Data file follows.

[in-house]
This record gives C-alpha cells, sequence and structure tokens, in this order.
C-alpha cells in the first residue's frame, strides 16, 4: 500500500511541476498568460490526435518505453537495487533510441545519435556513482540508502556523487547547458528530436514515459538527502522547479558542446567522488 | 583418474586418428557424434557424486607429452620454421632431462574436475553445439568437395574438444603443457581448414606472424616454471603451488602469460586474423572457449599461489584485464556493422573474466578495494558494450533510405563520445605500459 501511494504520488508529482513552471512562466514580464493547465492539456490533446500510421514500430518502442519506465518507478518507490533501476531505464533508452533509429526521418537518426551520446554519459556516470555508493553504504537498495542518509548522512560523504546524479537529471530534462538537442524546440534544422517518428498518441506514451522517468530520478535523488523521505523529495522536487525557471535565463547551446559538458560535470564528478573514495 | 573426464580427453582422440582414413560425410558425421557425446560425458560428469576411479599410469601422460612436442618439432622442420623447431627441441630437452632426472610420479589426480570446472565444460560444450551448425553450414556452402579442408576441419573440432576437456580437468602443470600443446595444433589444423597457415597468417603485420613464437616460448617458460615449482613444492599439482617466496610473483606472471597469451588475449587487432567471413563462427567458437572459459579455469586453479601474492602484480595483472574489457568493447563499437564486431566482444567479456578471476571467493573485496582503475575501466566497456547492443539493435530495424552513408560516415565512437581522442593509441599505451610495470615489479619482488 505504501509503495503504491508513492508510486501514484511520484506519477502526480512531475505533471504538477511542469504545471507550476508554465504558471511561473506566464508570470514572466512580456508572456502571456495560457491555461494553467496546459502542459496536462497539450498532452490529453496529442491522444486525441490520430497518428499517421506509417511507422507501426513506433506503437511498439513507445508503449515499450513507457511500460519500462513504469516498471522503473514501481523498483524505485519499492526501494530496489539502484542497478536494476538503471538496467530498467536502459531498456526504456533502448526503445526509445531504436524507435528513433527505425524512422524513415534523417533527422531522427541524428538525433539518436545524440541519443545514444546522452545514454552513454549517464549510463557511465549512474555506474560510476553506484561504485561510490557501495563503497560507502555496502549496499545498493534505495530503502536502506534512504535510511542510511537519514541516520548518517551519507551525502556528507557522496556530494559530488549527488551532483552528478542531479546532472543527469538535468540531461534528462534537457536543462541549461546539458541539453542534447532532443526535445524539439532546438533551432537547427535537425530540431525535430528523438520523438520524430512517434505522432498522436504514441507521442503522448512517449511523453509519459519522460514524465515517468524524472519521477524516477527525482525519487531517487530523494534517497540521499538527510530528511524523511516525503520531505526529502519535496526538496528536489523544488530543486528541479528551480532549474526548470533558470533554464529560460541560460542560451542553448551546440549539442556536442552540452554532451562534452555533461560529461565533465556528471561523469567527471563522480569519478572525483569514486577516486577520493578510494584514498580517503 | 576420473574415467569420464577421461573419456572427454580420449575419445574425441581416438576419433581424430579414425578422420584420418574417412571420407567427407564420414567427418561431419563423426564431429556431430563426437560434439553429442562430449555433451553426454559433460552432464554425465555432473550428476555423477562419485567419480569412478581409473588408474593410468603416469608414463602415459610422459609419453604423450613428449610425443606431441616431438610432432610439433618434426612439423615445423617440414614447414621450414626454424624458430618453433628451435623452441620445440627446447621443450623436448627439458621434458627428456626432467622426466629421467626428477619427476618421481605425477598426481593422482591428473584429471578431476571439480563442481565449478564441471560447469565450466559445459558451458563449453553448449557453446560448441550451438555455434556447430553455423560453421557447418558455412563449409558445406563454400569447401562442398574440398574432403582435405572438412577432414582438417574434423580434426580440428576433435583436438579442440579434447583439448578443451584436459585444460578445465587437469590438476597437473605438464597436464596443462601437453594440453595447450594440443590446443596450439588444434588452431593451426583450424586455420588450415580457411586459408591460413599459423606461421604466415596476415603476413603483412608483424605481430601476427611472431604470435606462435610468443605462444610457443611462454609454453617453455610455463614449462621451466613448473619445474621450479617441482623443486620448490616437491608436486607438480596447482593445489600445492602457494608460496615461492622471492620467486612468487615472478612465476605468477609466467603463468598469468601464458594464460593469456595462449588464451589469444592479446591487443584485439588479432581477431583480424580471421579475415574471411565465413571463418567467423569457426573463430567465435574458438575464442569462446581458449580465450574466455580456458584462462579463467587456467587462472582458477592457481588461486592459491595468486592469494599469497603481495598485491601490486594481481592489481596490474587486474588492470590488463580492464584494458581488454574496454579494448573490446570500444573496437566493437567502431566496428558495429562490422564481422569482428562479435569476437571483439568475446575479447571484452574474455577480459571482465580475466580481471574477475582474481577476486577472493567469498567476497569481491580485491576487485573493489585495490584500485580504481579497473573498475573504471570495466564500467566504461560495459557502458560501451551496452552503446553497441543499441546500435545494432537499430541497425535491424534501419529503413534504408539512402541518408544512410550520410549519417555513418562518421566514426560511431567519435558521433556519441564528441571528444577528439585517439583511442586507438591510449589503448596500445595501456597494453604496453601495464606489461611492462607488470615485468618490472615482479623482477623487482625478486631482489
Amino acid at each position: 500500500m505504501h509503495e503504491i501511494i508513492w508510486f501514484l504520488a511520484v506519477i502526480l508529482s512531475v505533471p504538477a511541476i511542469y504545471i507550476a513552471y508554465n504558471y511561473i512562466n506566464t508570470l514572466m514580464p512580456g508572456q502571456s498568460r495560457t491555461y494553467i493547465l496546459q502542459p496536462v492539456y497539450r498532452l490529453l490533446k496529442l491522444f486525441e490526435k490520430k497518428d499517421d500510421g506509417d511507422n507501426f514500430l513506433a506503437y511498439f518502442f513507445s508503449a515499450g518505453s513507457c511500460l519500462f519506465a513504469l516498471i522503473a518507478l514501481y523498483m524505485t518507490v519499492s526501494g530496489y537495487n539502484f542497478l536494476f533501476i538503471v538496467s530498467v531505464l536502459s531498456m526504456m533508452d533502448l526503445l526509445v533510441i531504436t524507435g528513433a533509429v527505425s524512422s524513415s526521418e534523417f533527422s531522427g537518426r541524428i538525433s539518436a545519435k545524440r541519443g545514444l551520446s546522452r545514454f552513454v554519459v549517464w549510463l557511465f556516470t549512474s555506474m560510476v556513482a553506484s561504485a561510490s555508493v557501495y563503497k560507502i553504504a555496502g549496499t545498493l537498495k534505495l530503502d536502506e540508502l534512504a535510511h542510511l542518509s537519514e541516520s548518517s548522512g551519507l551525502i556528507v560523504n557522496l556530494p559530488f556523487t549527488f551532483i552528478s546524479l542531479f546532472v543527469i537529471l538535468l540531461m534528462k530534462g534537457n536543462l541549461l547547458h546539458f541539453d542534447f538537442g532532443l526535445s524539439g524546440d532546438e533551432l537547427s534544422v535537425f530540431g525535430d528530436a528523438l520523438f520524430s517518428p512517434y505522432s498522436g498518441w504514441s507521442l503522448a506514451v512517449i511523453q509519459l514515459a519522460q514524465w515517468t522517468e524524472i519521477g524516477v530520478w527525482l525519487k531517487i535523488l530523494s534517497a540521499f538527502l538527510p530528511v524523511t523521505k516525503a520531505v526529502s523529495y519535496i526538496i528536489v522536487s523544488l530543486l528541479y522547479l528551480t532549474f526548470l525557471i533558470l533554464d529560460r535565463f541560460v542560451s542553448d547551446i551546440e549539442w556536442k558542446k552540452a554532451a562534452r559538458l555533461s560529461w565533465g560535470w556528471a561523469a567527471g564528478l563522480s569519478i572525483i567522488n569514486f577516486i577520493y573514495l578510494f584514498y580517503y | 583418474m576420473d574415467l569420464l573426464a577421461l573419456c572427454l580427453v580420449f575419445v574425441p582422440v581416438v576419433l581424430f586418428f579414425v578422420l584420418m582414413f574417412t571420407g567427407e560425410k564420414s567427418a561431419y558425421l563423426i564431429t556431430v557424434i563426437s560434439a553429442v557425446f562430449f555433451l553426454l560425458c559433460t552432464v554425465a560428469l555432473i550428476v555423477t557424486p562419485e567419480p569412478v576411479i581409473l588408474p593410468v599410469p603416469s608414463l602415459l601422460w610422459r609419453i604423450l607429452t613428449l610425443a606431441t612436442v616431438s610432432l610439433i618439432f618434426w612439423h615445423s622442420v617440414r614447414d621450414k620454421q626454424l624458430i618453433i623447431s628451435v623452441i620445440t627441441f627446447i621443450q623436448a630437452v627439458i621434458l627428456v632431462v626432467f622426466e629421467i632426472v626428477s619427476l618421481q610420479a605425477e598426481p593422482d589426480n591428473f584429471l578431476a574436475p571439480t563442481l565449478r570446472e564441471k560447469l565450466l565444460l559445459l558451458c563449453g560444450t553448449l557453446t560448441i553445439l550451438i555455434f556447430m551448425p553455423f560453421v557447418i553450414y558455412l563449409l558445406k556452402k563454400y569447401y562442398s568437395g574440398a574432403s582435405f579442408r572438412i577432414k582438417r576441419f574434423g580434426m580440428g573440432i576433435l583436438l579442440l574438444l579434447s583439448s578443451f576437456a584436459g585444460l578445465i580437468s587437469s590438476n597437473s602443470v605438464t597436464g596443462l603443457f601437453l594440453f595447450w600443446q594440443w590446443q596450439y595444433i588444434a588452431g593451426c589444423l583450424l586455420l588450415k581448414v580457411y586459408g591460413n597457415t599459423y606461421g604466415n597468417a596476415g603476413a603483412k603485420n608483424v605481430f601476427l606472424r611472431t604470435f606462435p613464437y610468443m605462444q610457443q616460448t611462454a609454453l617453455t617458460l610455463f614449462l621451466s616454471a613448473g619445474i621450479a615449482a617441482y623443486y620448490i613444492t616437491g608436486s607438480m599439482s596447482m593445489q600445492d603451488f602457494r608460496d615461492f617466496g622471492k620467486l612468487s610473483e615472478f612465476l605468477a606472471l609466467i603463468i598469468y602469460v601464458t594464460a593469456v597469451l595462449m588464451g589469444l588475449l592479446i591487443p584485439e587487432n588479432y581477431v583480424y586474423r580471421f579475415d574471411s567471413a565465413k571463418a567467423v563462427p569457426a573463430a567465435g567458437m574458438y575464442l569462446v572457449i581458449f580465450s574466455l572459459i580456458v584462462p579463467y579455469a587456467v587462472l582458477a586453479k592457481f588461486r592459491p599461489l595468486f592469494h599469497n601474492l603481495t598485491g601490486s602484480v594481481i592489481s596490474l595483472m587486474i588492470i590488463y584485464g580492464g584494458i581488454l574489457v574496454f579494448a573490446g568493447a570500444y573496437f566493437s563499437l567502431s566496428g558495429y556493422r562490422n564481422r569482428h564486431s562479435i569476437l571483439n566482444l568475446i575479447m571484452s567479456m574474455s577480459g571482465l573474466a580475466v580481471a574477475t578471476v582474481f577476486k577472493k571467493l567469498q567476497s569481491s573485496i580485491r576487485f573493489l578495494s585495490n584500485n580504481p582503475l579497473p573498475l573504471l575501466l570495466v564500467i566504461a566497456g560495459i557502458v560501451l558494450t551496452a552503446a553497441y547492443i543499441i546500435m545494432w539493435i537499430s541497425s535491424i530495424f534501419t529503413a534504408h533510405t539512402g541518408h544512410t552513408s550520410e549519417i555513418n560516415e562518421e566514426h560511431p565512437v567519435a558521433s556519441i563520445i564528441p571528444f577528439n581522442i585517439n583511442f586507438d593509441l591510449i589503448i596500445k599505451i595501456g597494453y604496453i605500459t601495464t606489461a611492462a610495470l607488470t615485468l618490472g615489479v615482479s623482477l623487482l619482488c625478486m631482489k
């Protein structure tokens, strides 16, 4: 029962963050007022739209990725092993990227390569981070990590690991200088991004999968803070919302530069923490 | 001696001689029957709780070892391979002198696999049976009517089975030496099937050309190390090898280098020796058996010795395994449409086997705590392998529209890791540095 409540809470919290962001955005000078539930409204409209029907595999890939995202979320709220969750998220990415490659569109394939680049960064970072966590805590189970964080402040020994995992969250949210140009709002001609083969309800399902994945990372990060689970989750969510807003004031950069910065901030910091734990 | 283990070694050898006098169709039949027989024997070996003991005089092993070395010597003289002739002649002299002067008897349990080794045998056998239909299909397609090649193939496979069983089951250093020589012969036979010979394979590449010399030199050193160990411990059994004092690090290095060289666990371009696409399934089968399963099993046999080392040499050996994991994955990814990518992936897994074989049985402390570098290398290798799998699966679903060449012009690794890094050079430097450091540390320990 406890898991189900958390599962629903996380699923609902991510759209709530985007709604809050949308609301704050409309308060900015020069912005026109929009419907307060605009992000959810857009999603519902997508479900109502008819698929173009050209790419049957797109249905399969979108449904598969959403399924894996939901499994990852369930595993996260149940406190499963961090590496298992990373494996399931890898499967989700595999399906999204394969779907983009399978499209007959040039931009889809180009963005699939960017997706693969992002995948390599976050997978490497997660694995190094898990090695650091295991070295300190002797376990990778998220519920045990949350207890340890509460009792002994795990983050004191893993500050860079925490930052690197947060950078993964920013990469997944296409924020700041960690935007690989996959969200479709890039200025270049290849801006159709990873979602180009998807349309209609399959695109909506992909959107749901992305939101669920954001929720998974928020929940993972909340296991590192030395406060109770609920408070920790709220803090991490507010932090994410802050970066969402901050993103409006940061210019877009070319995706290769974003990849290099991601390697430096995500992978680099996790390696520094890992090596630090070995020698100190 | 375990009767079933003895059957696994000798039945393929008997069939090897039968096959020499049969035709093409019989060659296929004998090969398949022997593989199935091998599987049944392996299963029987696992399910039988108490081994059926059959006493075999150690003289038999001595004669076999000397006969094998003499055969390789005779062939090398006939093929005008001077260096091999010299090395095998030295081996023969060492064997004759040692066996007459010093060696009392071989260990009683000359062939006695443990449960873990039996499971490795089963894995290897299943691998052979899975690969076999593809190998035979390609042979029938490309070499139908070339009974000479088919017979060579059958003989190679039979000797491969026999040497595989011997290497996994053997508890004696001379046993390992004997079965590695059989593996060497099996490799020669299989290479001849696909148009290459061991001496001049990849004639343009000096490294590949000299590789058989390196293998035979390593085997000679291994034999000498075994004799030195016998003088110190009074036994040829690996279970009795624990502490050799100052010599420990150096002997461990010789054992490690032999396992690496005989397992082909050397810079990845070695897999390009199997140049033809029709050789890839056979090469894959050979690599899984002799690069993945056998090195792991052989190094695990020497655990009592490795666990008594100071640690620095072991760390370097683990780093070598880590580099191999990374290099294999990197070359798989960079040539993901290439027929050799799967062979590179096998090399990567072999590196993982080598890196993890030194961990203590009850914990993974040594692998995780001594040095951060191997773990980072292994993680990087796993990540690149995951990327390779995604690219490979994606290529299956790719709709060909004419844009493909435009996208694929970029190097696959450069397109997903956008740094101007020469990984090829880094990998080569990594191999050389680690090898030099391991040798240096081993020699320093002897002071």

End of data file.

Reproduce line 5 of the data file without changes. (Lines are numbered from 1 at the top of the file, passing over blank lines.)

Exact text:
């Protein structure tokens, strides 16, 4: 029962963050007022739209990725092993990227390569981070990590690991200088991004999968803070919302530069923490 | 001696001689029957709780070892391979002198696999049976009517089975030496099937050309190390090898280098020796058996010795395994449409086997705590392998529209890791540095 409540809470919290962001955005000078539930409204409209029907595999890939995202979320709220969750998220990415490659569109394939680049960064970072966590805590189970964080402040020994995992969250949210140009709002001609083969309800399902994945990372990060689970989750969510807003004031950069910065901030910091734990 | 283990070694050898006098169709039949027989024997070996003991005089092993070395010597003289002739002649002299002067008897349990080794045998056998239909299909397609090649193939496979069983089951250093020589012969036979010979394979590449010399030199050193160990411990059994004092690090290095060289666990371009696409399934089968399963099993046999080392040499050996994991994955990814990518992936897994074989049985402390570098290398290798799998699966679903060449012009690794890094050079430097450091540390320990 406890898991189900958390599962629903996380699923609902991510759209709530985007709604809050949308609301704050409309308060900015020069912005026109929009419907307060605009992000959810857009999603519902997508479900109502008819698929173009050209790419049957797109249905399969979108449904598969959403399924894996939901499994990852369930595993996260149940406190499963961090590496298992990373494996399931890898499967989700595999399906999204394969779907983009399978499209007959040039931009889809180009963005699939960017997706693969992002995948390599976050997978490497997660694995190094898990090695650091295991070295300190002797376990990778998220519920045990949350207890340890509460009792002994795990983050004191893993500050860079925490930052690197947060950078993964920013990469997944296409924020700041960690935007690989996959969200479709890039200025270049290849801006159709990873979602180009998807349309209609399959695109909506992909959107749901992305939101669920954001929720998974928020929940993972909340296991590192030395406060109770609920408070920790709220803090991490507010932090994410802050970066969402901050993103409006940061210019877009070319995706290769974003990849290099991601390697430096995500992978680099996790390696520094890992090596630090070995020698100190 | 375990009767079933003895059957696994000798039945393929008997069939090897039968096959020499049969035709093409019989060659296929004998090969398949022997593989199935091998599987049944392996299963029987696992399910039988108490081994059926059959006493075999150690003289038999001595004669076999000397006969094998003499055969390789005779062939090398006939093929005008001077260096091999010299090395095998030295081996023969060492064997004759040692066996007459010093060696009392071989260990009683000359062939006695443990449960873990039996499971490795089963894995290897299943691998052979899975690969076999593809190998035979390609042979029938490309070499139908070339009974000479088919017979060579059958003989190679039979000797491969026999040497595989011997290497996994053997508890004696001379046993390992004997079965590695059989593996060497099996490799020669299989290479001849696909148009290459061991001496001049990849004639343009000096490294590949000299590789058989390196293998035979390593085997000679291994034999000498075994004799030195016998003088110190009074036994040829690996279970009795624990502490050799100052010599420990150096002997461990010789054992490690032999396992690496005989397992082909050397810079990845070695897999390009199997140049033809029709050789890839056979090469894959050979690599899984002799690069993945056998090195792991052989190094695990020497655990009592490795666990008594100071640690620095072991760390370097683990780093070598880590580099191999990374290099294999990197070359798989960079040539993901290439027929050799799967062979590179096998090399990567072999590196993982080598890196993890030194961990203590009850914990993974040594692998995780001594040095951060191997773990980072292994993680990087796993990540690149995951990327390779995604690219490979994606290529299956790719709709060909004419844009493909435009996208694929970029190097696959450069397109997903956008740094101007020469990984090829880094990998080569990594191999050389680690090898030099391991040798240096081993020699320093002897002071």